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For UCES students and teacher, Cox more than ‘No. 1 pencil sharpener’

For UCES students and teacher, Cox more than ‘No. 1 pencil sharpener’

Posted: Wednesday, April 14, 2010 11:23 pm
By: Glenda Caudle, Special Features Editor

Special Features Editor
He calls himself the “No. 1 Pencil Sharpener,” but he has other titles as well.
Third-graders in Andrelle Burrus’ class at Union City Elementary School call him “Granddaddy.”
Mrs. Burrus refers to him as her “extra pair of hands.”
To folks outside the Union City School System, however, he is Mr. David Cox — husband, father, grandfather, great-grandfather, retired Goodyear employee and amateur photographer.
Among those folks are his wife, Mary, who still is employed at Goodyear; six daughters — Tabitha Moore of Nashville, Brandy Powell of Jackson, Franchessca Cox and April Cox, both of Union City, Latoya Bryson of Humboldt and Sherry Miller of Memphis; his son, Jontez Dennis of Union City; 12 grandchildren, including the four who live with the Coxes — 5-month-old Kingston Boykin; Union City High School junior Antonio Cox, Union City Middle School sixth-grader Japril Hegler and UCES third-grader Aziah Nunley; and a great-grandchild.
It is Aziah who is responsible for Cox’s “second life” at the elementary school.
It all started when Aziah was a second-grade student in Sharon Barnes’ class. His grandfather volunteered to read to the children who shared classroom space with Aziah once or twice a week. And as the little boy moved up to another wing in the school and another grade on his march to a diploma, Cox moved up as well. On registration day for the 2009-10 school year, Cox approached his grandson’s new teacher, veteran educator Andrelle Burrus, and offered his services.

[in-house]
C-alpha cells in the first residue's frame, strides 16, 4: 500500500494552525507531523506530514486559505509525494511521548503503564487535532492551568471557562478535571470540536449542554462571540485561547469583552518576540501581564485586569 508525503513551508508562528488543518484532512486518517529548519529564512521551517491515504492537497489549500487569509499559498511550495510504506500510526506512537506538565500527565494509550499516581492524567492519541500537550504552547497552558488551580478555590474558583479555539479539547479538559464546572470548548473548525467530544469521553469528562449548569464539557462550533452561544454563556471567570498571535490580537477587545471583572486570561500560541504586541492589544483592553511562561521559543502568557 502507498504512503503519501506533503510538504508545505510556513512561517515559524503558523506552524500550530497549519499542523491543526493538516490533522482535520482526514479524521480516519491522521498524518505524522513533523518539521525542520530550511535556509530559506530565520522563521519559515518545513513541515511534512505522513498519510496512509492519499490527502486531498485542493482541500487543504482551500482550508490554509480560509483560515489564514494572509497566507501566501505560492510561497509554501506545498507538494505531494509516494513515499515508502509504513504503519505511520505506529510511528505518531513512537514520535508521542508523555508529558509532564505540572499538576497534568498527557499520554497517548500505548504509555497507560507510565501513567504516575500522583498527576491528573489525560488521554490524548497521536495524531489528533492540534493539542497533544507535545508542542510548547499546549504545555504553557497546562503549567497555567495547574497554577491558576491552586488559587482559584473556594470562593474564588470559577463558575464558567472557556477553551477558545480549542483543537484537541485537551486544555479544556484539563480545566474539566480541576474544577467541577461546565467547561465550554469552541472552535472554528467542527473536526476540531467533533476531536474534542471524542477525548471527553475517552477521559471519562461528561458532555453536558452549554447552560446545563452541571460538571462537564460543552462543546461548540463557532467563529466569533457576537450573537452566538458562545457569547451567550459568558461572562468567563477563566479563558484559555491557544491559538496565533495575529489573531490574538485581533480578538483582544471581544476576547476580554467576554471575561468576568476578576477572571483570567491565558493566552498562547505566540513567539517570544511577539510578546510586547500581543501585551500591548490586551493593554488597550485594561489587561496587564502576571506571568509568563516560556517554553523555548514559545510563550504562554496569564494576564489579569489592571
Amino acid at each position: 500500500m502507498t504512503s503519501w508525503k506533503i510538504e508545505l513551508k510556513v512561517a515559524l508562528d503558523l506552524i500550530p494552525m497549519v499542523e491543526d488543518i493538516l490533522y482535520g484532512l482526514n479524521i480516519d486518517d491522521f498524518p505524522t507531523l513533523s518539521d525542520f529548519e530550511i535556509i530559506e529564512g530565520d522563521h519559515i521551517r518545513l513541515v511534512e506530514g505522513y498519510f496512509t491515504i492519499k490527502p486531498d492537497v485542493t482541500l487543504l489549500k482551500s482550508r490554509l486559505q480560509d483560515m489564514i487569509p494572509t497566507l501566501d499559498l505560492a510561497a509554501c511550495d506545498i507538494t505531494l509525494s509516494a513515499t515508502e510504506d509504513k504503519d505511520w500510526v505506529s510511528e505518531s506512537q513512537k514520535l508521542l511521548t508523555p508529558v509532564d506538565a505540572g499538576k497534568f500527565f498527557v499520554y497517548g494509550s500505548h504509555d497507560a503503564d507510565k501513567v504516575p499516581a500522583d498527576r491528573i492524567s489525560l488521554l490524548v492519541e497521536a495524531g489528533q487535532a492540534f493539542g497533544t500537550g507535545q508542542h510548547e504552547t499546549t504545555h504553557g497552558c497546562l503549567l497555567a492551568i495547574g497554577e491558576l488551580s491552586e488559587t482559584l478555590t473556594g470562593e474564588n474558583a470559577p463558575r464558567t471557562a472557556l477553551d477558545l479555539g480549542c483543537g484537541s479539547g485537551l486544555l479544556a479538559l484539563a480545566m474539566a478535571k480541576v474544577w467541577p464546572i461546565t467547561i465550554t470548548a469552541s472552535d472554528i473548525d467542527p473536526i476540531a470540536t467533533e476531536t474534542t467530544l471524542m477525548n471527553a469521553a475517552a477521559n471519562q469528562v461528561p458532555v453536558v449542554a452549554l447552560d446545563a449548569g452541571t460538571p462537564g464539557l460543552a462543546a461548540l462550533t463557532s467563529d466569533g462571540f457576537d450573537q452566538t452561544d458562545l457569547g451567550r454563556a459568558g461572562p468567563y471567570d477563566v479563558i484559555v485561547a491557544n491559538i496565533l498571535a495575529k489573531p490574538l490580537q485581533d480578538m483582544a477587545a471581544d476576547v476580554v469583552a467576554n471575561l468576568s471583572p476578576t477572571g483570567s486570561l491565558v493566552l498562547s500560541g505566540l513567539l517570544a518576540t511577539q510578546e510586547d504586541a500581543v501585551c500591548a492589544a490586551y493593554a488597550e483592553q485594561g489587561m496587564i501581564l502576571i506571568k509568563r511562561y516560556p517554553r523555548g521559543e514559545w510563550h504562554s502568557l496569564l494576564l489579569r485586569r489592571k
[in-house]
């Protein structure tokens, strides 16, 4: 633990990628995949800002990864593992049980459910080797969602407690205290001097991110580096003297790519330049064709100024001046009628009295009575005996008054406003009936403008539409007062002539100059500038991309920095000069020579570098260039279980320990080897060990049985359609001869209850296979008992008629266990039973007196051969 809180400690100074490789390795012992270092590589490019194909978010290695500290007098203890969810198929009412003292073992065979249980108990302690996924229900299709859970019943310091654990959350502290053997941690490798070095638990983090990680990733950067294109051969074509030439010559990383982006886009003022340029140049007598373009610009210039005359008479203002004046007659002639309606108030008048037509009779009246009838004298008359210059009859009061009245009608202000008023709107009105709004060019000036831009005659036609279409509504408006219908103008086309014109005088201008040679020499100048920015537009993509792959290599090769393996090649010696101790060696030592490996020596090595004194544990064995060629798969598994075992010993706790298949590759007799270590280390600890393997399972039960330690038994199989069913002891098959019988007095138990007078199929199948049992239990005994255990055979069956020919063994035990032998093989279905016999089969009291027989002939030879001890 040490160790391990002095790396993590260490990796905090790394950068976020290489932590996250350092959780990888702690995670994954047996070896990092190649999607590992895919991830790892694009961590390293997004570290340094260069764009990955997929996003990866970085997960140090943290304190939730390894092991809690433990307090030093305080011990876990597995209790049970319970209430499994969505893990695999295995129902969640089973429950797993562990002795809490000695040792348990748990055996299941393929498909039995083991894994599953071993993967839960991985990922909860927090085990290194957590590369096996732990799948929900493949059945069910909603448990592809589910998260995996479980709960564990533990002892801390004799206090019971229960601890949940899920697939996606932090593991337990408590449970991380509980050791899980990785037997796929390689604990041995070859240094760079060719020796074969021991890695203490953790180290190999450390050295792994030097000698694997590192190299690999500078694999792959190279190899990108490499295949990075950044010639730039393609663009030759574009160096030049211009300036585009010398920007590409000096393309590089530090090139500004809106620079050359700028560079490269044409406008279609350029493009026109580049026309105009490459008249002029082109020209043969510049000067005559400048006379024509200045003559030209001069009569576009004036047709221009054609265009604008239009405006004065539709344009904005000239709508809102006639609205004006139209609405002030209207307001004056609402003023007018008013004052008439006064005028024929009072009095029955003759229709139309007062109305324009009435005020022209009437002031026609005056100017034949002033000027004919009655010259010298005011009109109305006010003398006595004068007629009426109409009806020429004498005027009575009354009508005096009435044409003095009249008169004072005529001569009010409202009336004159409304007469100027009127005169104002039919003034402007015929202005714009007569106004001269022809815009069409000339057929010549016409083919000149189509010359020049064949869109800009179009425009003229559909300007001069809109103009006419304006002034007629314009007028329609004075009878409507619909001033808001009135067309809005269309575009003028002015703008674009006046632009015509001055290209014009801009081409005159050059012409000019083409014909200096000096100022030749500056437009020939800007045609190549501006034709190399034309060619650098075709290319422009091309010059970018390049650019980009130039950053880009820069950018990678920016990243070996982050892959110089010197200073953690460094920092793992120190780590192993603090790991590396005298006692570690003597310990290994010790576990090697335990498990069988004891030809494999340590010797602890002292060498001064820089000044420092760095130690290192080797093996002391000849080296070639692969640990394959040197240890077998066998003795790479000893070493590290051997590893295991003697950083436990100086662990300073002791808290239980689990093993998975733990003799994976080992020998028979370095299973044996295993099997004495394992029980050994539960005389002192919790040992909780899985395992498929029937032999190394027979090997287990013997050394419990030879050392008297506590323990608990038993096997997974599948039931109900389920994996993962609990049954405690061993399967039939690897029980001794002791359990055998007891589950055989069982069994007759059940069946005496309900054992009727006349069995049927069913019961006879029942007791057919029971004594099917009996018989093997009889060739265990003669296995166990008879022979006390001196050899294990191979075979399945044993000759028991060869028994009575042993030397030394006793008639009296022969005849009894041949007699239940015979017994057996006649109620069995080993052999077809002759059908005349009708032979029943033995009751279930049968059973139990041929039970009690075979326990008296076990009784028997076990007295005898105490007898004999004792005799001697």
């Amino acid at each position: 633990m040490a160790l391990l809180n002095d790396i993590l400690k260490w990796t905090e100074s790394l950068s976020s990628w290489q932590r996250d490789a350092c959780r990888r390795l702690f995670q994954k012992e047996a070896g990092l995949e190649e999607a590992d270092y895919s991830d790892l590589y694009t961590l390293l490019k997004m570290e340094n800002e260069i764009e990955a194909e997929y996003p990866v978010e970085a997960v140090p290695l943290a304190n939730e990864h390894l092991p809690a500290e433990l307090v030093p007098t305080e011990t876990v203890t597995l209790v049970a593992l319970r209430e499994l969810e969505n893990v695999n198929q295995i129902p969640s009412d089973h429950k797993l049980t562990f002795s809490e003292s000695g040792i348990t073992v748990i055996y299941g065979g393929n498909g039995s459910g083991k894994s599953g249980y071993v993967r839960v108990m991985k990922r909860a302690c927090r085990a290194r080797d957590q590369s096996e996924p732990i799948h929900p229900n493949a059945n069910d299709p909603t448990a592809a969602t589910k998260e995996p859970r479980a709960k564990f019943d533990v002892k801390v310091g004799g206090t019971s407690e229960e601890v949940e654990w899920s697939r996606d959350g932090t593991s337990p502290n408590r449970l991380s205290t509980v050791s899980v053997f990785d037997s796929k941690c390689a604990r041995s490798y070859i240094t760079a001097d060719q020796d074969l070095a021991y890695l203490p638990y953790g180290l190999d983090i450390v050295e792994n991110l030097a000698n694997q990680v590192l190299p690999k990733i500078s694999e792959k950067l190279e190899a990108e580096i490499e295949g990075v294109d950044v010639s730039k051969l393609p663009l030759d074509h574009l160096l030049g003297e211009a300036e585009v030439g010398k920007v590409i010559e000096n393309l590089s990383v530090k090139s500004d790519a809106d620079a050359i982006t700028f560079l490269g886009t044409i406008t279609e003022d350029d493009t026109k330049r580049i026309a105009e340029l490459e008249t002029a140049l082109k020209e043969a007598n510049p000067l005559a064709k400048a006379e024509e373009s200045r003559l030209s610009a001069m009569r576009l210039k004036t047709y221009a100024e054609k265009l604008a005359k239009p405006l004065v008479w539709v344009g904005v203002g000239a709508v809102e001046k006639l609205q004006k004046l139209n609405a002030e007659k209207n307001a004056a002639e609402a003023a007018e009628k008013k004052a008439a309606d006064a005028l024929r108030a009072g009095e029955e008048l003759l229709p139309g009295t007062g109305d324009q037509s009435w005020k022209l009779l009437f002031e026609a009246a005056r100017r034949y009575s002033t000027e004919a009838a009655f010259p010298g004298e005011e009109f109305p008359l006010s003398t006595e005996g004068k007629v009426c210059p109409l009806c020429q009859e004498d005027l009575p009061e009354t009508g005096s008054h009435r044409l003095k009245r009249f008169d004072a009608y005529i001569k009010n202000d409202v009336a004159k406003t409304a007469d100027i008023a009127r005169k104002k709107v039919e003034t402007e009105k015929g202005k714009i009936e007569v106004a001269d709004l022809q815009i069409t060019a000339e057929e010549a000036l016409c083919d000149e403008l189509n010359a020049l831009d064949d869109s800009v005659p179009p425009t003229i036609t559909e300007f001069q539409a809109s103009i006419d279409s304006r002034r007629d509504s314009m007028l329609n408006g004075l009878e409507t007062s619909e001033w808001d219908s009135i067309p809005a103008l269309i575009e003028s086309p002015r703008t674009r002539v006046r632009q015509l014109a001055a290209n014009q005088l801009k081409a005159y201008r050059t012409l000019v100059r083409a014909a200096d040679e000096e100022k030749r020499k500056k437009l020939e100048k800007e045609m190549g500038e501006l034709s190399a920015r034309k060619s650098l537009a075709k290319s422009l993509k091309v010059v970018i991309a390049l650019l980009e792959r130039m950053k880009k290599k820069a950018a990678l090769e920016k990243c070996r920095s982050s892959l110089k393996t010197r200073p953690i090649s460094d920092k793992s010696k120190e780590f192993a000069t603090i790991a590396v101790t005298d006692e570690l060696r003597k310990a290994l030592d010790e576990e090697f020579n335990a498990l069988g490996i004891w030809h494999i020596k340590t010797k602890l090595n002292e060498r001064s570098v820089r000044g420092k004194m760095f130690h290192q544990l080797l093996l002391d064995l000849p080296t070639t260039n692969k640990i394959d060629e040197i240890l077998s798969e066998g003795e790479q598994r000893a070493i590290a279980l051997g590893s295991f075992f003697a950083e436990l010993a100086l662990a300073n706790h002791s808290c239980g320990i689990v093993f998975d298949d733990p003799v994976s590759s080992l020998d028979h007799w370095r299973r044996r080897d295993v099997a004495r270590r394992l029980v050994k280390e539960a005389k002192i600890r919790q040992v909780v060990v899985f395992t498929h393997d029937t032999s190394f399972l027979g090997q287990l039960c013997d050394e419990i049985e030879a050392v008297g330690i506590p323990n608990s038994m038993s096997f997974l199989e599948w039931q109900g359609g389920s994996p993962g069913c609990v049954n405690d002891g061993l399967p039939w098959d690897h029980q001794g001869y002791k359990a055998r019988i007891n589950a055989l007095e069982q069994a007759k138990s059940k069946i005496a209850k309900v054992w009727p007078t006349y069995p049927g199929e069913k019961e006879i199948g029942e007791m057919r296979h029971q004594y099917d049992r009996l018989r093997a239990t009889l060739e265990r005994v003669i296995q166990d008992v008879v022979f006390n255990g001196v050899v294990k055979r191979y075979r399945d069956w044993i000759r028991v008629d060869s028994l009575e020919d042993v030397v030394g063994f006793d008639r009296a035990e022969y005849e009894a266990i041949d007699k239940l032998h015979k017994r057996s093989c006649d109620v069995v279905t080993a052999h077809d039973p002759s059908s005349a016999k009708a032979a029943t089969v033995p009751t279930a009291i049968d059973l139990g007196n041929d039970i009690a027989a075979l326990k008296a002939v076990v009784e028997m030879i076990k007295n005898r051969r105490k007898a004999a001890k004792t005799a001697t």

“I quickly put him to work,” Mrs. Burrus recalls. “It is difficult to meet every need of every student in the classroom each day. Teachers need many hands, for two are not ever quite enough.”
As the school year got under way, Cox showed up at 8 a.m. daily. To make sure students had no excuse for avoiding putting pencil to paper, he volunteered to sharpen the writing implements and have them in good working order. Then as the various learning “centers” in the classroom welcomed the third-graders, Aziah’s grandfather moved from work space to work space, making sure that students not only understood what they were supposed to be doing but that they stayed on task. His areas of expertise soon encompassed math, English and computers.
“The most challenging thing was reacquainting myself with the English language and the proper way to speak the language and working with the various parts of speech. I told Mrs. Burrus, ‘I’m not as smart as a third-grader,’” Cox says with a laugh.
But Mrs. Burrus begged to disagree. And she used the 90 minutes or so Cox spent in her class each day to good effect, frequently following up pencil sharpening duty and centers work with one-on-one reading time.